A recent Competition Tribunal decision provides some guidance on policies to be adopted in guarding against information exchange. This, in particular where pre-merger, firms related to an acquiring group have representation on the boards of firms that compete in the same or similar markets as a target firm. 

The exchange of information between competitors or potential competitors may amount to, or facilitate, conduct which is outright prohibited by the Competition Act, No 89 of 1998, as amended (Competition Act) by constituting price fixing, market division, or collusive tendering. Information exchange could also lead to anti-competitive effects which effects may not outweigh any pro-competitive benefits of the arrangement concerned.

In particular, information exchange which makes a market more transparent can be problematic as this could result in increased co-ordination between competitors and may ultimately lead to a substantial prevention or lessening of competition.

Cross directorships in competing firms can create elements of transparency and directors serving on the boards of competing firms can create platforms for the cross pollination of sensitive information.

In the merger involving RTT Group (Pty) Ltd (RTT), Courierit SA (Pty) Ltd and one other (Target Firms), the Competition Commission considered whether the merger would result in cross-directorships and potentially facilitate co-ordination between competing firms. This was based on the facts that:

  1. the Government Employees Pension Fund represented by the Public Investment Corporation SOC Limited (GEPF/PIC), an indirect shareholder of RTT, had board representation in various non-controlling portfolio companies (Portfolio Firms). These Portfolio Firms are involved in the broader logistics market; and
  2. pursuant to the merger, the GEPF would be entitled to appoint directors to the boards of the Target Firms, which firms are involved in the market for the provision of courier services and warehousing services.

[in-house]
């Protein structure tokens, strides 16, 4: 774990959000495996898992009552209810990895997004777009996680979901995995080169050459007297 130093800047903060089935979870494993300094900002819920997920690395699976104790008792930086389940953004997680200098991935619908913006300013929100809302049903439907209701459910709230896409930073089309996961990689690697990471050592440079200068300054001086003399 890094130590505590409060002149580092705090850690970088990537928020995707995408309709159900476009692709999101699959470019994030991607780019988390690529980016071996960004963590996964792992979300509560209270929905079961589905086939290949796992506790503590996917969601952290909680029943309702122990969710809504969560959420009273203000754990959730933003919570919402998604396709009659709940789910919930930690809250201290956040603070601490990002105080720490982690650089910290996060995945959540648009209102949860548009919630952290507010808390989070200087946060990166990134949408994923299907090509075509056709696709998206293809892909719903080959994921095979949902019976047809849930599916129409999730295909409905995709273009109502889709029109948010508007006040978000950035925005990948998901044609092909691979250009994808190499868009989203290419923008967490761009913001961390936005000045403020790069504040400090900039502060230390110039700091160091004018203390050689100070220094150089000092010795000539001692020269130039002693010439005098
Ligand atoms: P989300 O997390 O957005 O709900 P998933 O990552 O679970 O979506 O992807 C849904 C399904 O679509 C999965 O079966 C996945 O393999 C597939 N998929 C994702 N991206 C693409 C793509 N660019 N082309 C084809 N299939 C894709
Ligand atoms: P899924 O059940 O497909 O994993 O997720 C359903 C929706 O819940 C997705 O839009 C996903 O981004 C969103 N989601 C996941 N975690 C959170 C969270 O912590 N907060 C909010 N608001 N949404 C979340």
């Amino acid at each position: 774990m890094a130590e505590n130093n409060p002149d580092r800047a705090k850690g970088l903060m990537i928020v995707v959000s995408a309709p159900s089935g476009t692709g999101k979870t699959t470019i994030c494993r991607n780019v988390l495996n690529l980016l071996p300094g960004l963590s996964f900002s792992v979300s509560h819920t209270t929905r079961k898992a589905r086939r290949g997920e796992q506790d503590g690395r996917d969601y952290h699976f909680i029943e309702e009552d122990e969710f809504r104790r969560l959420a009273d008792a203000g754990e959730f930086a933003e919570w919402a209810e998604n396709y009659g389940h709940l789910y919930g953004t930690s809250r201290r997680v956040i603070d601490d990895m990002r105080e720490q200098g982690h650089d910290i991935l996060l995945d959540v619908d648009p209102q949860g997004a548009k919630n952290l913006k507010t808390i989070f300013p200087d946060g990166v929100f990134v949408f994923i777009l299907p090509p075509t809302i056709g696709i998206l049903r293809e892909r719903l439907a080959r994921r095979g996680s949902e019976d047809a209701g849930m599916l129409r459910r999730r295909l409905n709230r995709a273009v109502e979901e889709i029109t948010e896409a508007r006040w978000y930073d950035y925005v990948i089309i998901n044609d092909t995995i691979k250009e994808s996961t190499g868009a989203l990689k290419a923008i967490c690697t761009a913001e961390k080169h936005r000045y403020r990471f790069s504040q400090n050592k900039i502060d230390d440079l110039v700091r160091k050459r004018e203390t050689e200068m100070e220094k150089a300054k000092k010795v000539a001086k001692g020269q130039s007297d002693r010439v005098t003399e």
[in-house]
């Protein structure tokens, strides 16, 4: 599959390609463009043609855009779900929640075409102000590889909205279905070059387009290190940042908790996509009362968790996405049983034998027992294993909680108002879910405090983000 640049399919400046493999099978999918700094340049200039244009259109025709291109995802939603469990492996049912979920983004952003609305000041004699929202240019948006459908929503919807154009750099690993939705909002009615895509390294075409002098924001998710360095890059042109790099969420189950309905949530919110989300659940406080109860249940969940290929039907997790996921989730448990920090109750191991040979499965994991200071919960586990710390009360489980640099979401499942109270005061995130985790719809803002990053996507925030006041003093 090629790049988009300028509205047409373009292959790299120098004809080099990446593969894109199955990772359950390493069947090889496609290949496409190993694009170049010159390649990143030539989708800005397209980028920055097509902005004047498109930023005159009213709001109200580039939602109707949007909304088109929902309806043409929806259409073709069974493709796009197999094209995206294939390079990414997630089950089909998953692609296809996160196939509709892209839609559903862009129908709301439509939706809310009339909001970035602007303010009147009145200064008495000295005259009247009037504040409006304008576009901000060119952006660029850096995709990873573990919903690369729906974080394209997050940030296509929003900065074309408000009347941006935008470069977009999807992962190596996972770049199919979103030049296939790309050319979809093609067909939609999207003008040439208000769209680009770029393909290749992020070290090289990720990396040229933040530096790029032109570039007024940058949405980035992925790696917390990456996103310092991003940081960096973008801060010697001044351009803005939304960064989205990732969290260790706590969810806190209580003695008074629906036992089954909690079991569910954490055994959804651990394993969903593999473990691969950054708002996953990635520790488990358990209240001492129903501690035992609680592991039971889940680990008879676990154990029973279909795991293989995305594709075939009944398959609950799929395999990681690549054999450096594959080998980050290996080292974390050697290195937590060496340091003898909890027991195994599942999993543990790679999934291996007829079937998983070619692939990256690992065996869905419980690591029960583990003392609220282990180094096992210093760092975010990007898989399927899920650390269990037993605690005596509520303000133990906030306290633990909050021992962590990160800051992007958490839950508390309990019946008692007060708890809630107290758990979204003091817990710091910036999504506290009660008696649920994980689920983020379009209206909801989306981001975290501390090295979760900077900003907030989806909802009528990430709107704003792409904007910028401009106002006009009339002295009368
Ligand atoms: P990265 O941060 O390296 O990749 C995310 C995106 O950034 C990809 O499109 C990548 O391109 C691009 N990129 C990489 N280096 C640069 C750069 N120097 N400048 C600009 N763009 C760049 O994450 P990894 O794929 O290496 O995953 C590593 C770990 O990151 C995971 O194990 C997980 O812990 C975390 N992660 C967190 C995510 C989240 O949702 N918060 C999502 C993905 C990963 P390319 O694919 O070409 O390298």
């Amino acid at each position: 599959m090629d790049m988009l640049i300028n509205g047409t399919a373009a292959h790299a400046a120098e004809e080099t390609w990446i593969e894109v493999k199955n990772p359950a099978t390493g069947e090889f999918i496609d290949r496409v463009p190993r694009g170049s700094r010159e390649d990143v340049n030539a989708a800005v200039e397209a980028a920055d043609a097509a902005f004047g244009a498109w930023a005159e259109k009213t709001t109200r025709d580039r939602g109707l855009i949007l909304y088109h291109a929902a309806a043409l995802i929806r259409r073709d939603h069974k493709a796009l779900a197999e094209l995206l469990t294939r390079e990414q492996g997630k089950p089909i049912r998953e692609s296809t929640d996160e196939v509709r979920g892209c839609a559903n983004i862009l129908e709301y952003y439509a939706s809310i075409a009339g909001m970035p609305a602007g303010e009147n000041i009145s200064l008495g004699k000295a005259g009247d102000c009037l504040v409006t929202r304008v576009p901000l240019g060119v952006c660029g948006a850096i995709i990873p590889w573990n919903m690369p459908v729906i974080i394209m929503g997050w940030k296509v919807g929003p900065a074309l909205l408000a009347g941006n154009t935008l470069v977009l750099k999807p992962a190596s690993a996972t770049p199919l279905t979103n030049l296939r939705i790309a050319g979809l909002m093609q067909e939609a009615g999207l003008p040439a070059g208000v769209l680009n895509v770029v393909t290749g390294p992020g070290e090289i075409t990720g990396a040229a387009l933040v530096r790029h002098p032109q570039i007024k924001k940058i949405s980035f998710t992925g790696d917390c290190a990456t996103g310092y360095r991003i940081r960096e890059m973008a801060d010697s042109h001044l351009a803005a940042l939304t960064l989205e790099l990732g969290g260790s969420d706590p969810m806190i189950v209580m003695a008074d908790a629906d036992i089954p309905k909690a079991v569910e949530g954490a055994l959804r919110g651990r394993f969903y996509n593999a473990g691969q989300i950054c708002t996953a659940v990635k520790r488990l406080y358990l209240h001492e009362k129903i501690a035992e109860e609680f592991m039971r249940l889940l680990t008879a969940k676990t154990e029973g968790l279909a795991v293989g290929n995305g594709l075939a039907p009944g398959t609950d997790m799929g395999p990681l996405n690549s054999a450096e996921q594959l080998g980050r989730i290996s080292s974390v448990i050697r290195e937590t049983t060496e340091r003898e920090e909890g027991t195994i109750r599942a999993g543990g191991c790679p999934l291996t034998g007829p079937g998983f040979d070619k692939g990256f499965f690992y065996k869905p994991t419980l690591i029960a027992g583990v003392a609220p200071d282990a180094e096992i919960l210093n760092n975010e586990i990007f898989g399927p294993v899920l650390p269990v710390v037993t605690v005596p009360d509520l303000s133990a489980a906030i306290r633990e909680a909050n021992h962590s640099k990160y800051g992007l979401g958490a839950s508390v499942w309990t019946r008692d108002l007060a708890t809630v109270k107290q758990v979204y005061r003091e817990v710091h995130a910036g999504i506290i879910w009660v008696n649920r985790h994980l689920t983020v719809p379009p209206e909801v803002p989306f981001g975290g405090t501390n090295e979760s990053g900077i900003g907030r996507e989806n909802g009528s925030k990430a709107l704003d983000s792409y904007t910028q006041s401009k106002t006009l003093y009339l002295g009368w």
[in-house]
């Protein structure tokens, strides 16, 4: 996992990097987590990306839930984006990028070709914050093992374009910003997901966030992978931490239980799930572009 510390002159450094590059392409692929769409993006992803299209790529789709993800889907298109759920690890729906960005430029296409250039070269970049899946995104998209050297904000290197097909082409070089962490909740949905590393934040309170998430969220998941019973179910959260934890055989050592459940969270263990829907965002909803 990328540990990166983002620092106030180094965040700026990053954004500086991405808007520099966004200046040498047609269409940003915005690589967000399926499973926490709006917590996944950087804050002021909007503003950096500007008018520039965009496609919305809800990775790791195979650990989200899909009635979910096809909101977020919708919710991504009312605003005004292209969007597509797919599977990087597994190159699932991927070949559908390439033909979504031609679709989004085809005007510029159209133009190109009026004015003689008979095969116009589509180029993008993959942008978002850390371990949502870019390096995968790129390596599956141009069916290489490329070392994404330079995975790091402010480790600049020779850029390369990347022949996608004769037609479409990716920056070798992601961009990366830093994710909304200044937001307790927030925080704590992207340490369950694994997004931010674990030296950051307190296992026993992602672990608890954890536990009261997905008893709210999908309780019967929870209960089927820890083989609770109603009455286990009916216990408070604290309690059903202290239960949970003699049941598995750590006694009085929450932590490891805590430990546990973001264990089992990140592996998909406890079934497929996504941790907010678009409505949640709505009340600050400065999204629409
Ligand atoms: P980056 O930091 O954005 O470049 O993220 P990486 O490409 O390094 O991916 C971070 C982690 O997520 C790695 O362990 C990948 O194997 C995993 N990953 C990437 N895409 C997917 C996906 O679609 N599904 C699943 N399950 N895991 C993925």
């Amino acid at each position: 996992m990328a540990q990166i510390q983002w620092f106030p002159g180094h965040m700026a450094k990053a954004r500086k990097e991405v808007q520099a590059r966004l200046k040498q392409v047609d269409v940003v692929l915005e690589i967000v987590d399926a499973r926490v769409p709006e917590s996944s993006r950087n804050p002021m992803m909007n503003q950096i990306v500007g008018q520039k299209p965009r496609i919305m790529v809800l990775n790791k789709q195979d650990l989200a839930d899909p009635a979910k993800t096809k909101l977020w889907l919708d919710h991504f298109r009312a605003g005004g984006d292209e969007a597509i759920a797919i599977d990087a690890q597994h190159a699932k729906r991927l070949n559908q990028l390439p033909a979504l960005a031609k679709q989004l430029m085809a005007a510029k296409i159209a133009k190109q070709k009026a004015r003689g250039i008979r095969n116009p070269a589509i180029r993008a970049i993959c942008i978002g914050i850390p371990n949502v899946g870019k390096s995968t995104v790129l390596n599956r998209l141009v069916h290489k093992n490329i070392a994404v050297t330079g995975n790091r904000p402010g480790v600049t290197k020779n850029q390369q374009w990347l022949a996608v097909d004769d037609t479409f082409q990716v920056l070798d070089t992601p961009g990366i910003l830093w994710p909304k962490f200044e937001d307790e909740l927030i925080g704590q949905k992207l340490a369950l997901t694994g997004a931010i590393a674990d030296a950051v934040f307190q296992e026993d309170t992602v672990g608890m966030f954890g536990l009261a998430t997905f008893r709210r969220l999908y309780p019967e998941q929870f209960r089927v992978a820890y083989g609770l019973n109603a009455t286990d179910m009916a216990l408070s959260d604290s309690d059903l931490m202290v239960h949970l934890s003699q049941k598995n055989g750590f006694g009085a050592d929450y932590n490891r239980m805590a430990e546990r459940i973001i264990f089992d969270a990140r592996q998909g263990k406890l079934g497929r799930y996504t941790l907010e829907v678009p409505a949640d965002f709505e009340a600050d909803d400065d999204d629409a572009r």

The Commission was therefore of the view that the Target Firms compete with the Portfolio Firms in the broader logistics market and this would give rise to a potential for information exchange. 

In light of the Commission’s concerns, the merger was conditionally approved.

The parties did not raise any objections to the imposition of conditions and specifically agreed as follows:

  • members appointed by the PIC to the board of the Target Firms cannot also serve on the board of Portfolio Firms;
  • members who previously served on the board of Portfolio Firms cannot be appointed to the board of the Target Firms, until at least a year has lapsed following that board member having ceased to be a board member of the Portfolio Firms;
  • the PIC will ensure that its investments in the Target Firms are housed in a division distinct from the division(s) in which its investments in the Portfolio Firms are held, with adequate security and confidentiality safeguards guarding against information exchange;
  • to the extent that the PIC representatives on the board of the Target Firms have access to competition sensitive information of the Target Firms, the PIC representatives should ensure that such information is only reported on to the investment committee of the PIC in confidence and on an aggregated basis;
  • the PIC board representatives should sign confidentiality undertakings confirming that the sensitive information will be protected and submit same to the Commission; and
  • the PIC will notify the Commission of any change in the identity of the PIC representatives serving on the board of the Target Firms.